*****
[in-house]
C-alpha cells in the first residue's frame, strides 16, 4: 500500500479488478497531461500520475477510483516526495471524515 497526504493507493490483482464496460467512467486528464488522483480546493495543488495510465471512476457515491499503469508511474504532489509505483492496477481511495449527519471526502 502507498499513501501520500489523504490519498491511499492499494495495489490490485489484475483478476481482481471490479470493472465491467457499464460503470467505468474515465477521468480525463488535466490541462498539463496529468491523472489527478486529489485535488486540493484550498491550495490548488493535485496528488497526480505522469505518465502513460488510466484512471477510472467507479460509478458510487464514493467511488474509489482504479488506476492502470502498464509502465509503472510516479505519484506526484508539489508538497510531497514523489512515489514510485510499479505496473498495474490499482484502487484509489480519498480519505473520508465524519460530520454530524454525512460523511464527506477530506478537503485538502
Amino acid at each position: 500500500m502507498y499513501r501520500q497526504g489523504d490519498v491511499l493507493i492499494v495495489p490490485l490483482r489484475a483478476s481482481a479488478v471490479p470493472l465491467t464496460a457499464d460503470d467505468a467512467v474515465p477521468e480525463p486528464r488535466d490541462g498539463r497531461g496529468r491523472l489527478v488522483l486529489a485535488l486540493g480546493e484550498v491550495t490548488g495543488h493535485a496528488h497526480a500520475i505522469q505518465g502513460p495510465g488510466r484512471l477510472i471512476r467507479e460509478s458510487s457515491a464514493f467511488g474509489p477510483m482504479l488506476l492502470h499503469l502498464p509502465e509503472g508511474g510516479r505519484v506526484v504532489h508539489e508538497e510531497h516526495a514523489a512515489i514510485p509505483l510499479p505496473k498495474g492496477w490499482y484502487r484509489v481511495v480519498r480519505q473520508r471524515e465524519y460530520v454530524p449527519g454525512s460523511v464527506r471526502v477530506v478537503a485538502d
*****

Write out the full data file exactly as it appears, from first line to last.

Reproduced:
[in-house]
C-alpha cells in the first residue's frame, strides 16, 4: 500500500479488478497531461500520475477510483516526495471524515 497526504493507493490483482464496460467512467486528464488522483480546493495543488495510465471512476457515491499503469508511474504532489509505483492496477481511495449527519471526502 502507498499513501501520500489523504490519498491511499492499494495495489490490485489484475483478476481482481471490479470493472465491467457499464460503470467505468474515465477521468480525463488535466490541462498539463496529468491523472489527478486529489485535488486540493484550498491550495490548488493535485496528488497526480505522469505518465502513460488510466484512471477510472467507479460509478458510487464514493467511488474509489482504479488506476492502470502498464509502465509503472510516479505519484506526484508539489508538497510531497514523489512515489514510485510499479505496473498495474490499482484502487484509489480519498480519505473520508465524519460530520454530524454525512460523511464527506477530506478537503485538502
Amino acid at each position: 500500500m502507498y499513501r501520500q497526504g489523504d490519498v491511499l493507493i492499494v495495489p490490485l490483482r489484475a483478476s481482481a479488478v471490479p470493472l465491467t464496460a457499464d460503470d467505468a467512467v474515465p477521468e480525463p486528464r488535466d490541462g498539463r497531461g496529468r491523472l489527478v488522483l486529489a485535488l486540493g480546493e484550498v491550495t490548488g495543488h493535485a496528488h497526480a500520475i505522469q505518465g502513460p495510465g488510466r484512471l477510472i471512476r467507479e460509478s458510487s457515491a464514493f467511488g474509489p477510483m482504479l488506476l492502470h499503469l502498464p509502465e509503472g508511474g510516479r505519484v506526484v504532489h508539489e508538497e510531497h516526495a514523489a512515489i514510485p509505483l510499479p505496473k498495474g492496477w490499482y484502487r484509489v481511495v480519498r480519505q473520508r471524515e465524519y460530520v454530524p449527519g454525512s460523511v464527506r471526502v477530506v478537503a485538502d